Sneaky Tactics: Making Adverts Look Like the Browser Part 2


In 2008 I blogged about a site displaying adverts disguised as browser-style yellow bars and the risks associated with this shady tactic (especially if something a little more sinister than an advert were linked!)

Clearly nothing has changed in the past 2 years, because it’s still happening.

I clicked through to an article in The Independent whilst using Google Chrome and saw:


Note the almost convincing Chrome-alike yellow notice bar across the top? It beggars belief that a respectable UK newspaper would use this sort of sneakery to push their new browser extension, especially as they’ve hijacked the Chrome icons to make it all the more convincing.

When did it become OK to prey on the ignorance of users?

Jem Turner +44(0)7521056376

12 comments so far

  1. Han said:
    On May 28, 2010 at 12:24 pm

    It would be ironic if you saw than on an independent article talking about spoof emails and the like!

  2. Mumblies said:
    On May 28, 2010 at 12:27 pm

    Sneaky buggers! This just goes to show you cannot be too careful on the net. :S

  3. Jenni said:
    On May 28, 2010 at 12:32 pm

    I just viewed the page in Firefox on a Mac and didn’t get a Firefox-style plug-in suggestion – I was half expecting to. Seems weird that they’d choose Chrome as a target when it’s generally people more familiar with the web that use it (as opposed to IE).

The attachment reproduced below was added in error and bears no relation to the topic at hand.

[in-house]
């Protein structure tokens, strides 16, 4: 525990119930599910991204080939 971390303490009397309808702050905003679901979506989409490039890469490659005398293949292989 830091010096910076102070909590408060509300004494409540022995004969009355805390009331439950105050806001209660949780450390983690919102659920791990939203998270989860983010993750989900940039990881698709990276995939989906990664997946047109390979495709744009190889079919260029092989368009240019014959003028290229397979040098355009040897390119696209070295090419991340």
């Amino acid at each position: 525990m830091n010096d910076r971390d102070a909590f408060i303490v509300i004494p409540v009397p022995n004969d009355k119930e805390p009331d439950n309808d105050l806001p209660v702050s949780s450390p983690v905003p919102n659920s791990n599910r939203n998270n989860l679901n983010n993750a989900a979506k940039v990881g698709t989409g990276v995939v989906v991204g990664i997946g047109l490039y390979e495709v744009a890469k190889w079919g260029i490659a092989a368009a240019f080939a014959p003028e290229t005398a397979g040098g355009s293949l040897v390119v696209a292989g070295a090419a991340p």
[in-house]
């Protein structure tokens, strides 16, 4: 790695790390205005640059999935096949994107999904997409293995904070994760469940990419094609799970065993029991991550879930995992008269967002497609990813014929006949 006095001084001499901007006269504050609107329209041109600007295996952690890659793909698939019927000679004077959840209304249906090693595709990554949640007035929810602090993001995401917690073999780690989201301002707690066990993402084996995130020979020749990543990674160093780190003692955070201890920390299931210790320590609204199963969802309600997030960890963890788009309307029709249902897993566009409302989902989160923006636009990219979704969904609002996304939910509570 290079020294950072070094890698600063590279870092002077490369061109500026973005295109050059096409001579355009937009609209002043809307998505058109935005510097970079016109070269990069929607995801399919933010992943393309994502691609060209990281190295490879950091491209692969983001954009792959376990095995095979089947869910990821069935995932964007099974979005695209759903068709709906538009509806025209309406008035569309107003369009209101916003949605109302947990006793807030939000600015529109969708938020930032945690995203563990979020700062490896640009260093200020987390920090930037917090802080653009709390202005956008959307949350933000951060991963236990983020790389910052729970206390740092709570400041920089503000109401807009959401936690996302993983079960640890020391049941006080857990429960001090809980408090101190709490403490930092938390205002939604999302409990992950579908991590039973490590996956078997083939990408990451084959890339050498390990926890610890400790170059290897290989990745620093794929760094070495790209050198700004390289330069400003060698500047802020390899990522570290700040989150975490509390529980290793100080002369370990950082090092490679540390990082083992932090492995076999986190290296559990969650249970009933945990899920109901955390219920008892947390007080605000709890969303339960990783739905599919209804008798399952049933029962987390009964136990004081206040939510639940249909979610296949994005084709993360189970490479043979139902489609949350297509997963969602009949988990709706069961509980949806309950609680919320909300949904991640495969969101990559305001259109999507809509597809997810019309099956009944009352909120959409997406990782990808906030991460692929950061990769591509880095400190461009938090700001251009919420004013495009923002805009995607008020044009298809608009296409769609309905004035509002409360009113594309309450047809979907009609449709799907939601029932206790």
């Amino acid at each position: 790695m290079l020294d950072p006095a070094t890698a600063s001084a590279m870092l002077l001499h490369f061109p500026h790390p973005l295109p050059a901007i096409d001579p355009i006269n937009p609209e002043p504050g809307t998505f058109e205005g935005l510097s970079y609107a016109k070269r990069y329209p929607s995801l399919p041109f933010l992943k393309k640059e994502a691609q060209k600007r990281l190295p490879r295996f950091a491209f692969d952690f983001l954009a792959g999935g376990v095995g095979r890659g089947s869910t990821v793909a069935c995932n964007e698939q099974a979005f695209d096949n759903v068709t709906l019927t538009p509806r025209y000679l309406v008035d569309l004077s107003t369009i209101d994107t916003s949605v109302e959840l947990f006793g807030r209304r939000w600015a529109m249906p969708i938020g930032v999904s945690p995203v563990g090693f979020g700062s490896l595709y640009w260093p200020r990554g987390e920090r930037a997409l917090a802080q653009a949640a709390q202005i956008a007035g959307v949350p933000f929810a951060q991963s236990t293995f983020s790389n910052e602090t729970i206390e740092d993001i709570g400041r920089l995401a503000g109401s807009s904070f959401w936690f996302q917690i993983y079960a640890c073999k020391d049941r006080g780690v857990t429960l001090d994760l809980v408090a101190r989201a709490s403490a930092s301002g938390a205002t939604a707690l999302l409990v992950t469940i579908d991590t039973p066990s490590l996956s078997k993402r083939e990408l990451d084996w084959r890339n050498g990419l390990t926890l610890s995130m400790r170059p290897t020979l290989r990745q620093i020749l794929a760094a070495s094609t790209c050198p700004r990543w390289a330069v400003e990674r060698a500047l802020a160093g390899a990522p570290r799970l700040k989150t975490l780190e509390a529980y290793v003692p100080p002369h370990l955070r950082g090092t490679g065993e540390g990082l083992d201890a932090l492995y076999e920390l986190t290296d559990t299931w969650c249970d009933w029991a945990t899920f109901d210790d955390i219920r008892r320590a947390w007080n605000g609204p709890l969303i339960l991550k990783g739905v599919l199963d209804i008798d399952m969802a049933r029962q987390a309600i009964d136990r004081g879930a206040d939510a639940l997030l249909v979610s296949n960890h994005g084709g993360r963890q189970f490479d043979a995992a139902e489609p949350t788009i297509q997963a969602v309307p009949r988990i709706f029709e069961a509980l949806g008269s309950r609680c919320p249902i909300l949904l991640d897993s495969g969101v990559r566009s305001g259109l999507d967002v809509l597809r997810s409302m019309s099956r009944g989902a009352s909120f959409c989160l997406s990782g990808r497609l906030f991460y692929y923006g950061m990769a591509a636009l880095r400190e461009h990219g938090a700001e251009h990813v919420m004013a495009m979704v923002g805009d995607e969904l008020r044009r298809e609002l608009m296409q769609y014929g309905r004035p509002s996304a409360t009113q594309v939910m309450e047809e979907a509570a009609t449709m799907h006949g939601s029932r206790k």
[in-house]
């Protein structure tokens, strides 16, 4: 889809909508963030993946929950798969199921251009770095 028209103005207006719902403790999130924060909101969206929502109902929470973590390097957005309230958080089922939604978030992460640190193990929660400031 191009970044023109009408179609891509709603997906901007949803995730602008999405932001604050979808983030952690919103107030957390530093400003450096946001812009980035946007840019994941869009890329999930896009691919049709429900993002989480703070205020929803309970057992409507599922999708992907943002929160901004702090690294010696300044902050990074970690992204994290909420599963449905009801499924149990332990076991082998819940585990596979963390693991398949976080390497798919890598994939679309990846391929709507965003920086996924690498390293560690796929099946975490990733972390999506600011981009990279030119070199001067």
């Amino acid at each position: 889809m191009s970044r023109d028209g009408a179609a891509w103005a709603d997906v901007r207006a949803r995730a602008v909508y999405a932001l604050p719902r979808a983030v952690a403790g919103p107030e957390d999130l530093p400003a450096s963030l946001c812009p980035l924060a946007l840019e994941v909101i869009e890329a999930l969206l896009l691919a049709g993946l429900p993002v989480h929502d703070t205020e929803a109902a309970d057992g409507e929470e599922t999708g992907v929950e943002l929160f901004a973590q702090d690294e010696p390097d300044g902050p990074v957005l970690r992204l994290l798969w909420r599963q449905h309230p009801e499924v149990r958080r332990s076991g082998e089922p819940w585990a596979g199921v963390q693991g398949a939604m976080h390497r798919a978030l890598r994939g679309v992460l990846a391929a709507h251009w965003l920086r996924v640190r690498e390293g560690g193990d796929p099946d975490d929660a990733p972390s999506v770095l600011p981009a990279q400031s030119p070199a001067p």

4. Rebecca said:
    On May 28, 2010 at 1:25 pm


    There are also the ads that make themselves look like legitimate new articles when they pop up. People know not to generally install extensions they didn’t want, but when a popular news site appears to be advocating some weight-loss product? :\

    Ads that are made to look trust-worthy… bad news. :(

  5. Cristina said:
    On May 28, 2010 at 2:11 pm

    When did it become OK to prey on the ignorance of users?

    When greed overtook common decency. :P

  6. Audrey said:
    On May 28, 2010 at 3:43 pm

    Taking advantage of people has always been a viable (albeit immoral) business tactic. I am on your side though, don’t mistake me, this is definitely not a fair tactic.

  7. Theresa said:
    On May 28, 2010 at 4:52 pm

    It’s not about what’s "OK", it’s about what works. I’m not supporting it in any way, but it’s just the way things are.

  8. Mimi said:
    On May 28, 2010 at 7:15 pm

    Ha, I got it as well. I use a super ad-blocker extension so I thought maybe that would be blocked. Alas, it was not. That is extremely tricky.

  9. Anita said:
    On May 28, 2010 at 8:21 pm

    I saw the same thing! It seemed different than the real chrome bars so I just hit the x-button.

  10. Dave Angel said:
    On June 1, 2010 at 10:15 pm

    I wish Google and the other search engines could do something about this and hand out penaltys to websites that do this. Also from a visitors POV, if I came across a website that had adverts like this I would never return.

  11. Jim's Mother said:
    On June 4, 2010 at 3:33 am

    Sneaky annoying adverts. As users, we don’t really have that much right to choose, especially when you are facing some big companies in the world. All know that google is using some shady tech to collect user info. But we still google a lot on the internet. There is really not much you can do about it.

  12. Val Garner said:
    On June 6, 2010 at 4:55 pm

    Seems like shady new tactics are always coming out. Some of the methods even off line businesses are doing these days are also reaching new lows. Ticks me off for sure.